AT and maximal aerobic capacity.
The subjects underwent a maximal graded exercise test on a cycling ergometer (818E; Monark, Stockholm, Sweden) for evaluation of cardiovascular function and simultaneous determination of the individual's peak oxygen uptake (V˙O2) and AT. After a 2-min warm-up at 0 W, the exercise was started at a workload of 15 W that was increased every 1 min by another 15 W until volitional exhaustion. During the test, ventilation and expired gases were measured using an automated gas exchange measuring system (Oxycon α system; Mijnhardt, Breda, The Netherlands), and the HR was constantly observed at rest and during the exercise and recovery periods using an ECG monitor (Dyna Scope; Fukudadenshi, Tokyo, Japan). AT, a discriminatory marker between cardiovascular and pulmonary limitations to exercise (32), was determined from V-slope AT, which was plotted using the V-slope technique as described in an earlier study (2). The V˙CO2 versus the V˙O2 curve was divided into two regions, each of which was fitted by linear regression, and the intersection between the two regression lines was regarded as the V-slope AT. The software of the Oxycon equipment automatically established the regression lines and their crossing points. The highest oxygen uptake achieved more than 30 s was determined as V˙O2peak. V˙O2peak was referred to the criteria described by Tanaka et al. (30). The overall efficiency of the cardiovascular system during maximal exercise was evaluated using the oxygen pulse (V˙O2/HR). The oxygen pulse is a noninvasive index of the efficiency of the ability of the body to transport oxygen to the working tissue, with more fit subjects having a higher oxygen pulse as compared with less fit subjects as previously described as an index of the oxygen used per HR (6). Moreover, the pulmonary efficiency at maximal exercise was evaluated using the volume of expired gas and the ventilatory equivalent for oxygen (V˙E/V˙O2).
Exercise testing was discontinued in case of the following reasons: perceived exertion rating >18, achievement of >90% of the age-predicted maximal HR or extreme fatigue such that pedaling on the bicycle was not possible, typical chest discomfort; severe arrhythmias, or >1 mm of horizontal or downward-sloping ST segment depression. Exercise capacity was measured in watts, which was converted to maximum oxygen consumption calculated as METs using the following formula according to a previous study (24).
Heart rate recovery.
At the cessation of exercise, arrival at the peak aerobic capacity, participants were placed sitting as soon as possible. HRR, which reflects vagal reactivation after exercise, was measured as beats per minute from five samples drawn recorded at 30-s intervals of between-maximal HR to HR through 2 min into recovery after the completion of the maximal exercise test according to previous studies (15,24).
Homeostasis model assessment of insulin resistance (HOMA), a surrogate measure of insulin resistance, is a simple index that is based on the glucose and insulin levels in a fasting blood sample (22,23) and is calculated as follows:
Blood pressure and biochemical analysis.
Both systolic blood pressure and diastolic blood pressure were recorded after at least a 20-min rest period using a mercury manometer with the average of two measurements separated by at least a 3-min interval. Blood sampling was performed in overnight-fasted participants sitting upright after blood pressure measurement and a rest period of at least 20-30 min. The fasting blood samples were collected from the antecubital vein into tubes containing either sodium fluoride/ethylenediaminetetraacetic acid for glucose or into tubes containing no additive for lipids and insulin. In brief, blood samples were put into 8-mL tubes containing thrombin- and heparin-neutralizing agents (Venoject II; TERUMO, Tokyo, Japan). The tubes were immediately centrifuged at 3000 rpm for 10 min at 4°C. The blood in the 8-mL tubes was used for analyses of plasma concentrations of free fatty acids (FFA), insulin, and lipids. Plasma triglyceride and NEFA concentrations were determined by the enzymatic method by using kits. LDL cholesterol was calculated according to the formula of Friedewald et al. (7).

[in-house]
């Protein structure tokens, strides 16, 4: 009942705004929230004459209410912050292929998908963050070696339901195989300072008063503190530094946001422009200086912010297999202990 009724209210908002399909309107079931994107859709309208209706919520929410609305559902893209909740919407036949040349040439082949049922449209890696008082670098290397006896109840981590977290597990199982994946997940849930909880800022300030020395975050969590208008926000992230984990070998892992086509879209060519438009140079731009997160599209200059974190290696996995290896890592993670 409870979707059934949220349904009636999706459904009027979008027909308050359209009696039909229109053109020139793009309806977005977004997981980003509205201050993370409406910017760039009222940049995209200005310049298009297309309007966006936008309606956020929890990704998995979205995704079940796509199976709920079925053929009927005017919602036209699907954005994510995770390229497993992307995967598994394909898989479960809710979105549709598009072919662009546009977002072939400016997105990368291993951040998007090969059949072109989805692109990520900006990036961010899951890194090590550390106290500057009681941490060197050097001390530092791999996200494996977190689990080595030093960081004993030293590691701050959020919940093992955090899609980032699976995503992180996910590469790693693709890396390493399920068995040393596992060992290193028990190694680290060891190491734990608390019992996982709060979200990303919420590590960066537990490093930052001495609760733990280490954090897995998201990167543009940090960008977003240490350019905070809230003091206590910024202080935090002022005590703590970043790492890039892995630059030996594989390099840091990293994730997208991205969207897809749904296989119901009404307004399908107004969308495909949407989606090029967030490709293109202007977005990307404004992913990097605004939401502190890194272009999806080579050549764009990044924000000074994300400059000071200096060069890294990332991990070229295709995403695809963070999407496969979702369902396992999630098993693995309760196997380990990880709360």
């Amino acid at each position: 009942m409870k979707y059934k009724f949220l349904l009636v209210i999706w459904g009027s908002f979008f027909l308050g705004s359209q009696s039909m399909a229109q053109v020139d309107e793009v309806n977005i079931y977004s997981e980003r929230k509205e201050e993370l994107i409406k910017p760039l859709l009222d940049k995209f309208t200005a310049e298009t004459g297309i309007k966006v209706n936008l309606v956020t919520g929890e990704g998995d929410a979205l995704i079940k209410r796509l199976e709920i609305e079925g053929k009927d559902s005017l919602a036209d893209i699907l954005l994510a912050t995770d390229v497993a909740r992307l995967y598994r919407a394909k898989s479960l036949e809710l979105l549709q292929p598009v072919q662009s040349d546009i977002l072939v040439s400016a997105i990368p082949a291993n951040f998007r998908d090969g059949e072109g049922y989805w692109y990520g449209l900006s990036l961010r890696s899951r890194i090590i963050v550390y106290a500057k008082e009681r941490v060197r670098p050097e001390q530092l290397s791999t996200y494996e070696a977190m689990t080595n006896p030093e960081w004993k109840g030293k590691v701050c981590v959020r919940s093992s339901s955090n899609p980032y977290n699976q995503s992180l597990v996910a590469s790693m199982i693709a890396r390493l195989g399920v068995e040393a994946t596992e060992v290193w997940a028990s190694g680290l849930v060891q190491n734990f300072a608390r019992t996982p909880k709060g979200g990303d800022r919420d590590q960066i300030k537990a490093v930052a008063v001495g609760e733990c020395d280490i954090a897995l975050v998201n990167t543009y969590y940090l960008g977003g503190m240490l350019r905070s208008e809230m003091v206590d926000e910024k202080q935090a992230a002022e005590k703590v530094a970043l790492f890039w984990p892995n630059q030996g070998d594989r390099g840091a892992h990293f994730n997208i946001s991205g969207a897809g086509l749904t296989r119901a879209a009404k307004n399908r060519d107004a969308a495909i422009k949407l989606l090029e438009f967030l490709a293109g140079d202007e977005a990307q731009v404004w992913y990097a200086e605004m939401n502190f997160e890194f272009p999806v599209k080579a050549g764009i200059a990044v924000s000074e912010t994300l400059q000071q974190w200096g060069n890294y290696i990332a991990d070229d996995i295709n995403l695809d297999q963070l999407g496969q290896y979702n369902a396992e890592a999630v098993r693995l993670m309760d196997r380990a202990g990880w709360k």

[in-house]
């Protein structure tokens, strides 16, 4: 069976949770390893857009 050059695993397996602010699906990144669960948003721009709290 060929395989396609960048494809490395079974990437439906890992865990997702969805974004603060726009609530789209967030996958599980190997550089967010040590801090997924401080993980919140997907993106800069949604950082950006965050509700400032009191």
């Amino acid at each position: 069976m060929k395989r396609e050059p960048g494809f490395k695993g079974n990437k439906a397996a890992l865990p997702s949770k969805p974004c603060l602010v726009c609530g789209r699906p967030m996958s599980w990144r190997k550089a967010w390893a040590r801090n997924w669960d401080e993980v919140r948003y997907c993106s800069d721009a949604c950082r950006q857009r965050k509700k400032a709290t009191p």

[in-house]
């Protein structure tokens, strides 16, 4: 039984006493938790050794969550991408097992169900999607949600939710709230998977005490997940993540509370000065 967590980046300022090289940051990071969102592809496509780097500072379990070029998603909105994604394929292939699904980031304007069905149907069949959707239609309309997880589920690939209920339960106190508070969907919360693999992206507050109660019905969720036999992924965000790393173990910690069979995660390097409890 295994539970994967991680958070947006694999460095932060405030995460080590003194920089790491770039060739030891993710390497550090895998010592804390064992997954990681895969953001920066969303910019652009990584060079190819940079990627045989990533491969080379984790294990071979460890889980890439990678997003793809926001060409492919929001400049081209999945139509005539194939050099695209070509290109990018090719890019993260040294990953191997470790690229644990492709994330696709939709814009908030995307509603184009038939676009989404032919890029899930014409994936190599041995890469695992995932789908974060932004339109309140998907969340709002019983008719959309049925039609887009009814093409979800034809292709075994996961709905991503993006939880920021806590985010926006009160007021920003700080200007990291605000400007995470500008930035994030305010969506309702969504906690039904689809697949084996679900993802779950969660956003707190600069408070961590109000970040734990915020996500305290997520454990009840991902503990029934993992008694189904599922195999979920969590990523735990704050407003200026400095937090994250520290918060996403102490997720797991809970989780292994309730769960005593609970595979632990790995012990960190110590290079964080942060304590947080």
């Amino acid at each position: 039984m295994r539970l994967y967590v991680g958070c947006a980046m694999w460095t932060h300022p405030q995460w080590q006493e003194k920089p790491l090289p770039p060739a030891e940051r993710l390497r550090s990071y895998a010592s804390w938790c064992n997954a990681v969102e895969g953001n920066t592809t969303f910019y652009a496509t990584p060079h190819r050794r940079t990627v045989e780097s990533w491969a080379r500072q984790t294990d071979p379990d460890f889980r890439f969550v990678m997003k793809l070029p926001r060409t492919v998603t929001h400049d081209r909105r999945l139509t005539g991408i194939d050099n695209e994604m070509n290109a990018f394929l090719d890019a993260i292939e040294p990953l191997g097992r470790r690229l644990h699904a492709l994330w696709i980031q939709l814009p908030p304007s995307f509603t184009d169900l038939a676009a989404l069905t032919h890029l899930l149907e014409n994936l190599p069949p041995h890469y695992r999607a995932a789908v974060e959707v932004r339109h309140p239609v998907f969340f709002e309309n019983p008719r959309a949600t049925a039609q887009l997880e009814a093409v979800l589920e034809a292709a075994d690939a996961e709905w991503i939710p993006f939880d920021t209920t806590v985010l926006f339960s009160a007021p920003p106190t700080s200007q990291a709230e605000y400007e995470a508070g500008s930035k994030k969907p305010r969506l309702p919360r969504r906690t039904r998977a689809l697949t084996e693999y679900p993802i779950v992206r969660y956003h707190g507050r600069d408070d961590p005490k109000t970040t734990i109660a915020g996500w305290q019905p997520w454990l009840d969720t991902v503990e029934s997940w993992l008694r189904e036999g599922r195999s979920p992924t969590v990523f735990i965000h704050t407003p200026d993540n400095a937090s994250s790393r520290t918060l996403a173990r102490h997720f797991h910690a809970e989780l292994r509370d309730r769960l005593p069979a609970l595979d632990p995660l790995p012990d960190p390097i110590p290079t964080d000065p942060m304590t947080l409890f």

All values are presented as the mean ± SE. Sample size was estimated to be 101 subjects to detect changes varying between 10% and 30% for the EF thickness as a principle outcome measure during weight-loss program tested in the hypothesis; alpha error rate was 0.05, and statistical power varied between 80% and 90% with two-sided alternative hypotheses. Assumptions of normality were investigated graphically with the Kolmogorov-Smirnov test, and when significant, the distribution of log-transformed variables was also checked in the same way. The data were analyzed by one-way ANOVA followed by Dunnett's multiple comparison test. A two-way ANOVA with repeated measures was used to analyze the data. If a significant difference was detected after adjusting for the change of body weight, these were further evaluated by post hoc Tukey's test and a Bonferroni-corrected 95% confidence interval. Pearson's partial correlation coefficient was used to study the associations between peak oxygen uptake and EF thickness after adjusting for age and body weight. To determine the variables independently associated with V˙O2peak variance, the hierarchical multiple linear regression analysis was performed. The data were analyzed using the SPSS 13.0 version for Windows package (SPSS Inc., Chicago, IL). A statistically significant level of P < 0.05 was chosen. Two-tailed P values have been used in the text.